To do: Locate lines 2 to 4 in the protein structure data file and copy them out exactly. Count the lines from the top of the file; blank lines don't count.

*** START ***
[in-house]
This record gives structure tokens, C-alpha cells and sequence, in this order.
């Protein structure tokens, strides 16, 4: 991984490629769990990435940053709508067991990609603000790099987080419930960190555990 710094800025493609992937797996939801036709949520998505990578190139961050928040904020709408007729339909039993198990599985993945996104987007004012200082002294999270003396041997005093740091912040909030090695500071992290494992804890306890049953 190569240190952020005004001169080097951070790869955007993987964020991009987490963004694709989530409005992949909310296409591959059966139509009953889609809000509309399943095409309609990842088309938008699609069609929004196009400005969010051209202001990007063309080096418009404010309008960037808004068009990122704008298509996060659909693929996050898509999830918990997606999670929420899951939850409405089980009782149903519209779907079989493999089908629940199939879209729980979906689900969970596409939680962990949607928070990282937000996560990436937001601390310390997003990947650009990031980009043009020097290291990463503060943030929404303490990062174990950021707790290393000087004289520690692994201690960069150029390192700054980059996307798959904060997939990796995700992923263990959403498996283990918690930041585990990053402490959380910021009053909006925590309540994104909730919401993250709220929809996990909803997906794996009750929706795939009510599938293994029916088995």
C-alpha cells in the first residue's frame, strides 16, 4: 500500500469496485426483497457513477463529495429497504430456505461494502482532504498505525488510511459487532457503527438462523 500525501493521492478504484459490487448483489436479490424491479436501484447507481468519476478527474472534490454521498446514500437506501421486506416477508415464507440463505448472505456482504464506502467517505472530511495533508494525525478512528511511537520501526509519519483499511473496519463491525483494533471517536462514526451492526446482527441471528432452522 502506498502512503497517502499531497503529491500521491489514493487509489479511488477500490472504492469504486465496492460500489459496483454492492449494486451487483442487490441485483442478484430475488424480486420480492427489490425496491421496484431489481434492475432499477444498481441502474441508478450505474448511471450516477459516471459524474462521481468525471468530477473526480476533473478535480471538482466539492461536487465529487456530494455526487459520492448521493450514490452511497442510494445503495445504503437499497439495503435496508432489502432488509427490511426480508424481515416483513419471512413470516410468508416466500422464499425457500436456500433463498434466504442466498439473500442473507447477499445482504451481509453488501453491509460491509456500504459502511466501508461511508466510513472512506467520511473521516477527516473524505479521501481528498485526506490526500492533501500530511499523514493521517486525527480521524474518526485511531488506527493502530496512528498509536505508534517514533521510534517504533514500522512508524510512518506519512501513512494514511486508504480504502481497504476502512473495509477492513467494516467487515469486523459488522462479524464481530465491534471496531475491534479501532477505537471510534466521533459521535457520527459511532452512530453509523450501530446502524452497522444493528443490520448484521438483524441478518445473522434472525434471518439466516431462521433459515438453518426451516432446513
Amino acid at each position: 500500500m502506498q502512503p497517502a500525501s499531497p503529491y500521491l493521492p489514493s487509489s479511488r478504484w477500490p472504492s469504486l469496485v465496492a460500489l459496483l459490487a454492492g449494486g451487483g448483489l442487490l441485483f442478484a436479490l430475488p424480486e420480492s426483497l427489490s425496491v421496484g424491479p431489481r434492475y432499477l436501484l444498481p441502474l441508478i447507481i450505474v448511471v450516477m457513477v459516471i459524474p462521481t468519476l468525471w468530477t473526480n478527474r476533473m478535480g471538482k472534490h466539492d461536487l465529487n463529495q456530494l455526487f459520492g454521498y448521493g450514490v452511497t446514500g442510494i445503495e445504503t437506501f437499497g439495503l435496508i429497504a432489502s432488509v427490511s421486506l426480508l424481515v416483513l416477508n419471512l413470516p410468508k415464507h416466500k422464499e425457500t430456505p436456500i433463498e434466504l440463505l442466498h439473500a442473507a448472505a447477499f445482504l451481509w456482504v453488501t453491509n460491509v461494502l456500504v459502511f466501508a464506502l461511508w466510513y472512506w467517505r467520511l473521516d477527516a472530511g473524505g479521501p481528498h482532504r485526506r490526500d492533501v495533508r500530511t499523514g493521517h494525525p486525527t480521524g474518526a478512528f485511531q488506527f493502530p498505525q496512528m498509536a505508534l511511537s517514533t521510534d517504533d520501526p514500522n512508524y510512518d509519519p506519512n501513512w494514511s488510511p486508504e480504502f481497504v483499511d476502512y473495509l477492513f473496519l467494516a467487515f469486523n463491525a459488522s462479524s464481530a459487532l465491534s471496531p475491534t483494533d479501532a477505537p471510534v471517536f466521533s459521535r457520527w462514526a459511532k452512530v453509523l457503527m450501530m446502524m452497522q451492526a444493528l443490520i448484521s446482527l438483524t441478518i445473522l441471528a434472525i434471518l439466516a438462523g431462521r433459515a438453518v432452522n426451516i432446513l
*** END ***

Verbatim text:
This record gives structure tokens, C-alpha cells and sequence, in this order.
């Protein structure tokens, strides 16, 4: 991984490629769990990435940053709508067991990609603000790099987080419930960190555990 710094800025493609992937797996939801036709949520998505990578190139961050928040904020709408007729339909039993198990599985993945996104987007004012200082002294999270003396041997005093740091912040909030090695500071992290494992804890306890049953 190569240190952020005004001169080097951070790869955007993987964020991009987490963004694709989530409005992949909310296409591959059966139509009953889609809000509309399943095409309609990842088309938008699609069609929004196009400005969010051209202001990007063309080096418009404010309008960037808004068009990122704008298509996060659909693929996050898509999830918990997606999670929420899951939850409405089980009782149903519209779907079989493999089908629940199939879209729980979906689900969970596409939680962990949607928070990282937000996560990436937001601390310390997003990947650009990031980009043009020097290291990463503060943030929404303490990062174990950021707790290393000087004289520690692994201690960069150029390192700054980059996307798959904060997939990796995700992923263990959403498996283990918690930041585990990053402490959380910021009053909006925590309540994104909730919401993250709220929809996990909803997906794996009750929706795939009510599938293994029916088995």
C-alpha cells in the first residue's frame, strides 16, 4: 500500500469496485426483497457513477463529495429497504430456505461494502482532504498505525488510511459487532457503527438462523 500525501493521492478504484459490487448483489436479490424491479436501484447507481468519476478527474472534490454521498446514500437506501421486506416477508415464507440463505448472505456482504464506502467517505472530511495533508494525525478512528511511537520501526509519519483499511473496519463491525483494533471517536462514526451492526446482527441471528432452522 502506498502512503497517502499531497503529491500521491489514493487509489479511488477500490472504492469504486465496492460500489459496483454492492449494486451487483442487490441485483442478484430475488424480486420480492427489490425496491421496484431489481434492475432499477444498481441502474441508478450505474448511471450516477459516471459524474462521481468525471468530477473526480476533473478535480471538482466539492461536487465529487456530494455526487459520492448521493450514490452511497442510494445503495445504503437499497439495503435496508432489502432488509427490511426480508424481515416483513419471512413470516410468508416466500422464499425457500436456500433463498434466504442466498439473500442473507447477499445482504451481509453488501453491509460491509456500504459502511466501508461511508466510513472512506467520511473521516477527516473524505479521501481528498485526506490526500492533501500530511499523514493521517486525527480521524474518526485511531488506527493502530496512528498509536505508534517514533521510534517504533514500522512508524510512518506519512501513512494514511486508504480504502481497504476502512473495509477492513467494516467487515469486523459488522462479524464481530465491534471496531475491534479501532477505537471510534466521533459521535457520527459511532452512530453509523450501530446502524452497522444493528443490520448484521438483524441478518445473522434472525434471518439466516431462521433459515438453518426451516432446513